The boys and girls cross-country teams were also league and county contenders in the year past. The girls were third and the boys (without Evan Masi, the team’s top runner) fourth in April’s county Class B meet. Those teams were third and second in October’s county meet. The girls team ought to have been the undefeated league champion in April, but because one of its top runners missed two meets because of quarantining, leaving the team with four runners on the line rather than the requisite five, two of its wins were disallowed.

The football team, the first varsity one to take the field here in almost five years, enjoyed a 30-0 win over Hampton Bays in its final game in April, its sole victory of that campaign, and, picking up where it left off, drubbed the Baymen 42-14 in its opener in September. The Bonackers were to win only one more game after that, on the way to a 2-6 record, though the bleachers, said to seat 1,500, were filled for October’s homecoming with fans happy to be commingling for the first time in a long while.

Also in October, Kevin Barry’s boys cross-country team, with Evan Masi back, clinched its second league championship in a row; the girls tennis team, coached by Kevin McConville, the head pro at Hampton Racquet, went 12-2 in east division play, despite the graduation losses of Sandrine Becht and Juliana Barahona, who had, in the spring, made the all-state team as a doubles pairing, and the girls swimming team was again the league runner-up to Sayville-Bayport.

The Pierson (Sag Harbor) High School field hockey team won a Long Island championship this fall, defeating its frequent Nassau rival, Carle Place, 3-0.  Craig Macnaughton Photo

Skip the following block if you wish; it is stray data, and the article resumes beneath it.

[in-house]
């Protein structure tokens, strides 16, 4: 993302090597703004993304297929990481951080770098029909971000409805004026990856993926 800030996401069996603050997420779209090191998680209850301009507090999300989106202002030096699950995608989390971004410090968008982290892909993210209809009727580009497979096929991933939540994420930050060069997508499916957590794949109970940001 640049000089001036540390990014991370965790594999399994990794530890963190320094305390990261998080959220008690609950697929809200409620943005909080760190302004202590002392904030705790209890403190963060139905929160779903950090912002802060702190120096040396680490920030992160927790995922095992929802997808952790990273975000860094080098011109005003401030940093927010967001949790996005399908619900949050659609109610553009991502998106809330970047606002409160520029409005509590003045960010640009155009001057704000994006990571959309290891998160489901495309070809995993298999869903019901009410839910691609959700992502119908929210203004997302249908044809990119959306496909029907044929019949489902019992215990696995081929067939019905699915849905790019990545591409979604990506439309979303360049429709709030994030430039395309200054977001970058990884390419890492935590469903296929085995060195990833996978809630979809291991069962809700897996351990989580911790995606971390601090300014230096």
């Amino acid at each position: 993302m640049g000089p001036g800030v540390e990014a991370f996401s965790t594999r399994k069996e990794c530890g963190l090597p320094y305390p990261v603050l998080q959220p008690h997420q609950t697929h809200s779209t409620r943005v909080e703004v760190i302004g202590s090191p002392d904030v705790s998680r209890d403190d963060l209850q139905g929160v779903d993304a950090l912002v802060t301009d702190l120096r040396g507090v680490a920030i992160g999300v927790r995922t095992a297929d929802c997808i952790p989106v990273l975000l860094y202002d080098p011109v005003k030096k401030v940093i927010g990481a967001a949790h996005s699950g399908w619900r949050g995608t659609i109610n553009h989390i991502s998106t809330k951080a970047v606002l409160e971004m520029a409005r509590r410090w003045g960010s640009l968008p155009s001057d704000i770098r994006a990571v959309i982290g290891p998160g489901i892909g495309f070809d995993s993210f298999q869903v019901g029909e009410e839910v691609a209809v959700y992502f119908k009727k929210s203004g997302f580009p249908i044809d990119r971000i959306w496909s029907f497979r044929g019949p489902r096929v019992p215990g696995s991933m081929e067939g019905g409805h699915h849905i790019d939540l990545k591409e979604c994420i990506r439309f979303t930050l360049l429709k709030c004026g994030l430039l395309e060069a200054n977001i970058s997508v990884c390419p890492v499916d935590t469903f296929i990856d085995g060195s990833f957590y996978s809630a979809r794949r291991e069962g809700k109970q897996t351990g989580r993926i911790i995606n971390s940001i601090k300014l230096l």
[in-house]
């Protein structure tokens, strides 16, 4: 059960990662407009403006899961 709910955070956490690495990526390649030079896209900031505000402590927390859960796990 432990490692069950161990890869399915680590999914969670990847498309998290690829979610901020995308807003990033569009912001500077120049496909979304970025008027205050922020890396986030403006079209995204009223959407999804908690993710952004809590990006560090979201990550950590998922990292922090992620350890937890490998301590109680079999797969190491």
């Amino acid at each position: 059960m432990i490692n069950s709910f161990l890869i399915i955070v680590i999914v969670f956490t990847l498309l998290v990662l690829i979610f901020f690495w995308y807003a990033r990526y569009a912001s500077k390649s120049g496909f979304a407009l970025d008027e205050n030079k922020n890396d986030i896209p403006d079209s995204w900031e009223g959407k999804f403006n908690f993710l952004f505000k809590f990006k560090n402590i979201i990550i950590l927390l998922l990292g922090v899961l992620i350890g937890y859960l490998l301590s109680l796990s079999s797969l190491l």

While East Hampton’s field hockey team did not make the playoffs, Pierson (Sag Harbor) High School’s did, winning county and Long Island championships, the latter thanks to a riveting 3-0 shutout of the Carle Place Frogs, and the Whalers’ boys soccer team was a county champ as well.

Last spring, baseball, in the form of a junior varsity team coached by Lou Liberatore, made a reappearance at the Bridgehampton School, for the first time in 42 years, Penelope Greene, a Sag Harborite who’s running at SUNY Geneseo now, broke the East Hampton girls 1,500 and 3,000 records, and Brayan Rivera broke Erik Engstrom’s freshman record in the 1,600.

The Shelter Island 10K, Ellen’s Run, the Montauk Mile, and triathlons in Sag Harbor and Montauk were revived during the course of the summer, as was the invitational lifeguard tournament at East Hampton’s Main Beach, which, under Drew Smith’s leadership and with the village board’s blessing, became a hub of activity, prompting Chris Minardi, a board member and a certified lifeguard, to say in August, “This has been the best year ever at Main Beach — even the Ryans,” John Sr. and John Jr., “will tell you that.”